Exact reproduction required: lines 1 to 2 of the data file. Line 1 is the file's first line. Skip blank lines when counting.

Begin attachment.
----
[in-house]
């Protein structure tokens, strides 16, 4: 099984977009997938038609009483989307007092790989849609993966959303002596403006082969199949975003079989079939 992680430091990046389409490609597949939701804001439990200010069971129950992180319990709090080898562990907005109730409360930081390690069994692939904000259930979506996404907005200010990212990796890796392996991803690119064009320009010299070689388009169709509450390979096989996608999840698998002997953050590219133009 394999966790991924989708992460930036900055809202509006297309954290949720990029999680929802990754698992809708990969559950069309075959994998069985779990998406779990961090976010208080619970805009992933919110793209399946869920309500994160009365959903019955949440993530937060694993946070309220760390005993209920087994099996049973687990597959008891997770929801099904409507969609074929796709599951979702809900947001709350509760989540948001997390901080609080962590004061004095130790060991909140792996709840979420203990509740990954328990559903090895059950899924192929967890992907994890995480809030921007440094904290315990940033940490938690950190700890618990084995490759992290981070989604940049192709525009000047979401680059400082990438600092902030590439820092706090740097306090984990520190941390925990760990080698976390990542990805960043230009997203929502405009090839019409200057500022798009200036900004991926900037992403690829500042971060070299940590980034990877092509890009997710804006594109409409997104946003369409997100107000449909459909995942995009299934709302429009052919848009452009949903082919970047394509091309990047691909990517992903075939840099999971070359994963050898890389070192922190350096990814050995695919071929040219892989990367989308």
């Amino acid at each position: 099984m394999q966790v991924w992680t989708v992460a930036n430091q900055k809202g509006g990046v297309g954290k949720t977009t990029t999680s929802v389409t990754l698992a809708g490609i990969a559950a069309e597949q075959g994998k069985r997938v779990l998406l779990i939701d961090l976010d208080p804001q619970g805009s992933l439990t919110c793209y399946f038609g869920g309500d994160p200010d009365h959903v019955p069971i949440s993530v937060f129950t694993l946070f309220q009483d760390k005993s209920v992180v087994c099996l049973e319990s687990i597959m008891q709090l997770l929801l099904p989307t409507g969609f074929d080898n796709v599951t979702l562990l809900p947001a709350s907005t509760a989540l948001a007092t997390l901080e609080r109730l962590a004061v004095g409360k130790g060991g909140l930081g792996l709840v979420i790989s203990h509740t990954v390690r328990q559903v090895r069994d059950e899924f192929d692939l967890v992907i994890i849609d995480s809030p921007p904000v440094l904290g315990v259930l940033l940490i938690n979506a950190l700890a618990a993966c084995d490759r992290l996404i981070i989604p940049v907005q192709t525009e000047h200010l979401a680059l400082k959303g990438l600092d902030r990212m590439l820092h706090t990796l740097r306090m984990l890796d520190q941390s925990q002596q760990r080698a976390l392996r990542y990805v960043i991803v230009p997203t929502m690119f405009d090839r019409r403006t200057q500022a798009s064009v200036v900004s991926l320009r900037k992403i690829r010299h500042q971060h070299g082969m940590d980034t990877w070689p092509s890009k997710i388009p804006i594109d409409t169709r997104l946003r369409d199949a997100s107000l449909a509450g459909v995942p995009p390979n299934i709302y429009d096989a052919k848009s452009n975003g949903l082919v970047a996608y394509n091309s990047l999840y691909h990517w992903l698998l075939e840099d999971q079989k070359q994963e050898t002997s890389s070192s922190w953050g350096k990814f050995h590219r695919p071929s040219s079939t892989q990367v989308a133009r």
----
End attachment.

[in-house]
């Protein structure tokens, strides 16, 4: 099984977009997938038609009483989307007092790989849609993966959303002596403006082969199949975003079989079939 992680430091990046389409490609597949939701804001439990200010069971129950992180319990709090080898562990907005109730409360930081390690069994692939904000259930979506996404907005200010990212990796890796392996991803690119064009320009010299070689388009169709509450390979096989996608999840698998002997953050590219133009 394999966790991924989708992460930036900055809202509006297309954290949720990029999680929802990754698992809708990969559950069309075959994998069985779990998406779990961090976010208080619970805009992933919110793209399946869920309500994160009365959903019955949440993530937060694993946070309220760390005993209920087994099996049973687990597959008891997770929801099904409507969609074929796709599951979702809900947001709350509760989540948001997390901080609080962590004061004095130790060991909140792996709840979420203990509740990954328990559903090895059950899924192929967890992907994890995480809030921007440094904290315990940033940490938690950190700890618990084995490759992290981070989604940049192709525009000047979401680059400082990438600092902030590439820092706090740097306090984990520190941390925990760990080698976390990542990805960043230009997203929502405009090839019409200057500022798009200036900004991926900037992403690829500042971060070299940590980034990877092509890009997710804006594109409409997104946003369409997100107000449909459909995942995009299934709302429009052919848009452009949903082919970047394509091309990047691909990517992903075939840099999971070359994963050898890389070192922190350096990814050995695919071929040219892989990367989308």